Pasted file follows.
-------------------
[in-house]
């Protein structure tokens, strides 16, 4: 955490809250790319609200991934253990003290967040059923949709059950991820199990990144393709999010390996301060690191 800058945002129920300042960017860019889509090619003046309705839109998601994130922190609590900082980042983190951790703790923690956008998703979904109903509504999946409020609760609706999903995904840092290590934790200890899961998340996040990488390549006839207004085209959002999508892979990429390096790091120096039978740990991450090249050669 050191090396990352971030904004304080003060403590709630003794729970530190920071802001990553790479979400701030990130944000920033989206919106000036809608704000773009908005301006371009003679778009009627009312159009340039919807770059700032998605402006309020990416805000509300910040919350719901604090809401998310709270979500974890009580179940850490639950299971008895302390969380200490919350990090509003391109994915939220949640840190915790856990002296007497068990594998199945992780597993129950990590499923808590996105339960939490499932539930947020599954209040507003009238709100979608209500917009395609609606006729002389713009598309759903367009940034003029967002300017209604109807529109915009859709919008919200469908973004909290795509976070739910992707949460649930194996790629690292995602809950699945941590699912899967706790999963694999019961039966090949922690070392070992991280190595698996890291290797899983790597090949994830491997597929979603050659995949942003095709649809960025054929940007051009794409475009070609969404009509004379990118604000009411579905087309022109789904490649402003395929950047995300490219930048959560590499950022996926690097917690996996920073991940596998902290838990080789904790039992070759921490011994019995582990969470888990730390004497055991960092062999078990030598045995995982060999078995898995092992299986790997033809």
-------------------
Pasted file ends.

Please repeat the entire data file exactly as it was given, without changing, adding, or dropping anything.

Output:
[in-house]
């Protein structure tokens, strides 16, 4: 955490809250790319609200991934253990003290967040059923949709059950991820199990990144393709999010390996301060690191 800058945002129920300042960017860019889509090619003046309705839109998601994130922190609590900082980042983190951790703790923690956008998703979904109903509504999946409020609760609706999903995904840092290590934790200890899961998340996040990488390549006839207004085209959002999508892979990429390096790091120096039978740990991450090249050669 050191090396990352971030904004304080003060403590709630003794729970530190920071802001990553790479979400701030990130944000920033989206919106000036809608704000773009908005301006371009003679778009009627009312159009340039919807770059700032998605402006309020990416805000509300910040919350719901604090809401998310709270979500974890009580179940850490639950299971008895302390969380200490919350990090509003391109994915939220949640840190915790856990002296007497068990594998199945992780597993129950990590499923808590996105339960939490499932539930947020599954209040507003009238709100979608209500917009395609609606006729002389713009598309759903367009940034003029967002300017209604109807529109915009859709919008919200469908973004909290795509976070739910992707949460649930194996790629690292995602809950699945941590699912899967706790999963694999019961039966090949922690070392070992991280190595698996890291290797899983790597090949994830491997597929979603050659995949942003095709649809960025054929940007051009794409475009070609969404009509004379990118604000009411579905087309022109789904490649402003395929950047995300490219930048959560590499950022996926690097917690996996920073991940596998902290838990080789904790039992070759921490011994019995582990969470888990730390004497055991960092062999078990030598045995995982060999078995898995092992299986790997033809």